Multiple U.S. Cities Dealing With Ransomware
Over the past couple of weeks several U.S. cities including Augusta, Maine; Imperial County, Calif.; Stuart, Fla.; and Greenville, N.C. were hit with ransomware attacks. What baffles my mind is that all cities were put on notice when Atlanta was “locked” last year and those of us that do this for a living understand that there are some very simple steps anyone can take to protect themselves against ransomware. Of course, the typical response is not me, no one wants to attack me, and the answer is always, it’s not personal it’s business, in this case a criminal enterprise. Ransomware is still mostly designed to make money for the bad guys, but it will continue to evolve as a way the bad guy can get you focused on one thing while they steal something else.
As I read these articles there seems to be an assumption that the bad guys are international and cannot be reached, but I wonder how many investigations are being done to determine where the malware is coming from? If I were a criminal, especially if I was in the U.S., I would get into the ransomware business only because it seems no one is looking for me. I can do all my crimes from the comfort of the actual U.S. city I live in just by appearing to come from a foreign IP address. With ransomware the focus of the reporting is on the recovery, not necessarily the perpetrator. Law enforcement presence seems to be missing, I know the FBI says don’t pay the ransom, which I agree, but there does not appear to be many arrests being made.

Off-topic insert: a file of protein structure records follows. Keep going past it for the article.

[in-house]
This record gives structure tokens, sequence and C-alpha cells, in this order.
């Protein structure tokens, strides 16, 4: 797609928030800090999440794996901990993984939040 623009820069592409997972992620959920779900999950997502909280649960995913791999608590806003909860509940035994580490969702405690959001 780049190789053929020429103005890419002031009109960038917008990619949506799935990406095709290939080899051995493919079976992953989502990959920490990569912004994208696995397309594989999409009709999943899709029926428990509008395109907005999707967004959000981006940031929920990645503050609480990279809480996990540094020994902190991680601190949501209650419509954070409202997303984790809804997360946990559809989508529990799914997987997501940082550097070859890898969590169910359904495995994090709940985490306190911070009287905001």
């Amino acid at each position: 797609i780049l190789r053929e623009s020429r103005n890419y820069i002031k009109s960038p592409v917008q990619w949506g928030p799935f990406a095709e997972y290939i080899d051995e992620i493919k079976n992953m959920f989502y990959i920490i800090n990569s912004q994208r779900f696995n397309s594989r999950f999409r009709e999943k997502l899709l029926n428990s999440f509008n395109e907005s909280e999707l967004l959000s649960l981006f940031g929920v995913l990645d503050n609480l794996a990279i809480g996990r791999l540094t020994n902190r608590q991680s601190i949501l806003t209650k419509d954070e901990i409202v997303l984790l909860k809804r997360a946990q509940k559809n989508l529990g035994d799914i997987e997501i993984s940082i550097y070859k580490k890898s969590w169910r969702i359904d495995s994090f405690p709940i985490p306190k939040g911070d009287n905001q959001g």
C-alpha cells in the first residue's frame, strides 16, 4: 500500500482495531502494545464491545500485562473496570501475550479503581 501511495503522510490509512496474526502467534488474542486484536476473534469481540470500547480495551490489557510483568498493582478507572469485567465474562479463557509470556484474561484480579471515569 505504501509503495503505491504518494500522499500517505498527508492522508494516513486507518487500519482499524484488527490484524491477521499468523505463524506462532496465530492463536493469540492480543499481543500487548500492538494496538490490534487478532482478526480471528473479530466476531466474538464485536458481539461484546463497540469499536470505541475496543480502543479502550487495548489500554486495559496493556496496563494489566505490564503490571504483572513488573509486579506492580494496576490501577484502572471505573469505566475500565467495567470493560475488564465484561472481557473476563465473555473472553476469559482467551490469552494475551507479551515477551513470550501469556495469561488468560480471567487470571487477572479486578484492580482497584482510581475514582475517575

Until the investigators get better at identification and attribution and there are real consequences criminals will continue to wreak havoc with all sorts of vulnerable systems.